A Honey Pot Runneth Over

Posted: February 14, 2014 in McTrip posts, Uncategorized

pooh_pot
Part 2
When I agreed to a long weekend of ice fishing in Northern Minnesota, at a remote cabin with no running water or electricity, I anticipated peculiar things might happen. A urine shower while I slept was not one of them.

Thankfully, that only almost happened. My suitcase was the nearest potential victim, about five feet away from the drip site, but even it made it out, um, undrenched. Still, that’s a little too close for comfort, for both my head and my suitcase.

And now, I suppose you want to know why this near-miss happened in the first place. Demanding reader, you!

Three of the seven of us on this ice fishing trip slept in the cabin’s loft. Because there was no electricity and therefore no lighting, navigating a ladder in the middle of the night to go outside and urinate is rather tricky.

So, seasoned woodsmen (which apparently I am now one) resort to using large urns as urinals. My sophisticated and debonair host refers to them as honey pots, I suppose as an attempt to juxtapose something nice sounding with something really disgusting.

On the second night of the trip one of the gals had, shall we say, a navigational error when attempting to squat over a honey pot, upending the thing with two days’ of accumulation within. The loft floor is constructed of wood slats, allowing liquid to seep through and rain down to the floor below. Which is exactly what happened.

These are not the First World issues I’m accustomed to.

And that was just the beginning of the oddities (for more bathroom folly check Part One).

We ran out of water in the last 12 hours of our trip and resorted to boiling snow for drinking. It didn’t make sense to travel to “town” for bottled water, since it was 45 minutes each way, in good weather.

In this kind of environment, personal hygiene is almost irrelevant, save for a daily teeth brushing. With no shower, it made little sense to even change clothes. Which I didn’t, for four days (my personal shower-free record, by the way).

This was my reality for four days. As time went on, it got a little easier. The first day was hell. Let’s just say I now know how close I can put my frozen foot, encased in three layers of socks and a snow boot, to a wood-burning fire. Yes, I burned a hole in the outer layer of the boot in a desperate attempt to restore feeling in my lower extremities.

But my powers of adaptation slowly evolved.

I’m not sure how long I could live this way — taking sponge baths, missing my favorite television shows, never going to restaurants, unable to jog, or go to the gym, or even see human beings other than my chosen fellow campers.

I wasn’t necessarily craving anything in particular from the “real world.” I was scratching my skin off to get to a Taco Bell.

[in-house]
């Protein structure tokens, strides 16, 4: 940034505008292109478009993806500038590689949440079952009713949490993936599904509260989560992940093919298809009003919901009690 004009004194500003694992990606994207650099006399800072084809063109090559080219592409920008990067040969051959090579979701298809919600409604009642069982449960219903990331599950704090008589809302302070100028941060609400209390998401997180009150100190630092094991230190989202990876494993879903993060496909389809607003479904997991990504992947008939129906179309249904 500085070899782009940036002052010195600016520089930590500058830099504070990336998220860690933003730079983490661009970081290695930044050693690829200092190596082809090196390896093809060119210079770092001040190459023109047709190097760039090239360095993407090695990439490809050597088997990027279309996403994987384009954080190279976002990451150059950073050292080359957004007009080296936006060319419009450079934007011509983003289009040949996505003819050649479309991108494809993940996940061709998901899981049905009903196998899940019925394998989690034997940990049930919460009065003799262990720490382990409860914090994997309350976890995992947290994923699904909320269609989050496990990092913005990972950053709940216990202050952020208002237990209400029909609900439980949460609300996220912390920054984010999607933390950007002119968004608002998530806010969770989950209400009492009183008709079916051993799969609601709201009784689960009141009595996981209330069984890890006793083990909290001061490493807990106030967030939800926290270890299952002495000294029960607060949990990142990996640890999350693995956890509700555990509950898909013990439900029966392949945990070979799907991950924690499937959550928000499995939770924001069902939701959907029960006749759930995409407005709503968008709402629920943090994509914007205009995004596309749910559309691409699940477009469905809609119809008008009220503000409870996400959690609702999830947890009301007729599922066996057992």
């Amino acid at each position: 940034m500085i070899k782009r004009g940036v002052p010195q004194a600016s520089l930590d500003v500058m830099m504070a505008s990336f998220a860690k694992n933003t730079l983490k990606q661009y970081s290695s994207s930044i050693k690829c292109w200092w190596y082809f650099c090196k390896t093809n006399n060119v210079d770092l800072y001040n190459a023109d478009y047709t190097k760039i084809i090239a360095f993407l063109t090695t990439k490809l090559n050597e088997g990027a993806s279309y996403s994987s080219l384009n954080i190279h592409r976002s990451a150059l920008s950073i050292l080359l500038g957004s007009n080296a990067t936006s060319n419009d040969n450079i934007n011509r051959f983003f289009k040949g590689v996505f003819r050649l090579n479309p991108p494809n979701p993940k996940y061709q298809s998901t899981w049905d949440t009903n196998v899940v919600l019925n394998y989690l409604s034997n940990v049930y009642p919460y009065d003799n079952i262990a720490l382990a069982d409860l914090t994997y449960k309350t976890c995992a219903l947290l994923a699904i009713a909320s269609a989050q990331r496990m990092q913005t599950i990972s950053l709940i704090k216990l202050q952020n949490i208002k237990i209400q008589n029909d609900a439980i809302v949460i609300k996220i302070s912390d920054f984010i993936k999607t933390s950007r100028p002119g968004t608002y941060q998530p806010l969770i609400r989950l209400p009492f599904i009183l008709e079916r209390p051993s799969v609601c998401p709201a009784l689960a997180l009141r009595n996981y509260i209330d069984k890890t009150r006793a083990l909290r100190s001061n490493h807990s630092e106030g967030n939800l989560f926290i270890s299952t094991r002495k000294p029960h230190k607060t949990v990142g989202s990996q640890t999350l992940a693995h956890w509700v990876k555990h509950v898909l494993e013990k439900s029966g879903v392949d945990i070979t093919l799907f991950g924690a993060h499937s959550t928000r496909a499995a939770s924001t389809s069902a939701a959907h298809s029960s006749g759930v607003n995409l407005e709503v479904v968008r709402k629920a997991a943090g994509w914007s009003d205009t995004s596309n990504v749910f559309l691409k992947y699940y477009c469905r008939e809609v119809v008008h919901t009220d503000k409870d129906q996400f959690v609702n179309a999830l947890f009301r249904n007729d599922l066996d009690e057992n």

But when we went to town on Day 3, and I had a Klondike Bar, I thought I was going to have an orgasm. I’m an ice cream-aholic. It was like a hit of heroin for an addict after a three-day dry spell.

I now know what I would do for a Klondike Bar: ice fish (if your not old enough to remember the commercial, google).

(For those of you paying way too close attention to this story, please do not ask why we didn’t get drinking water at the same time I got my Klondike Bar. It probably had something to do with beer and ice cream being the more important staples on our minds at the time.)

The hot shower on Day 5 when I returned to Minneapolis was like liquid euphoria.

Being reunited with a temperature-controlled bathroom, with a flushing toilet, was bliss.

Internet porn felt like I was seeing it through 18-year-old eyes.

You get the idea. It was great to be back in civilization.

So I’m left conflicted. I loved being without television, the Internet and cell phones. I loved not having much of anything battling for my attention. I loved being around people I wanted to be around AND ABSOLUTLY NO ONE ELSE. I loved the simplicity and yet the utter challenge of almost every hour.

But I’m not sure how long I could do it. I’m not sure I want to permanently go that far off the grid.

I’m not sure how long I can go without a Klondike Bar.

(To be continued…)
JMcT

Advertisements

Leave a Reply

Fill in your details below or click an icon to log in:

WordPress.com Logo

You are commenting using your WordPress.com account. Log Out / Change )

Twitter picture

You are commenting using your Twitter account. Log Out / Change )

Facebook photo

You are commenting using your Facebook account. Log Out / Change )

Google+ photo

You are commenting using your Google+ account. Log Out / Change )

Connecting to %s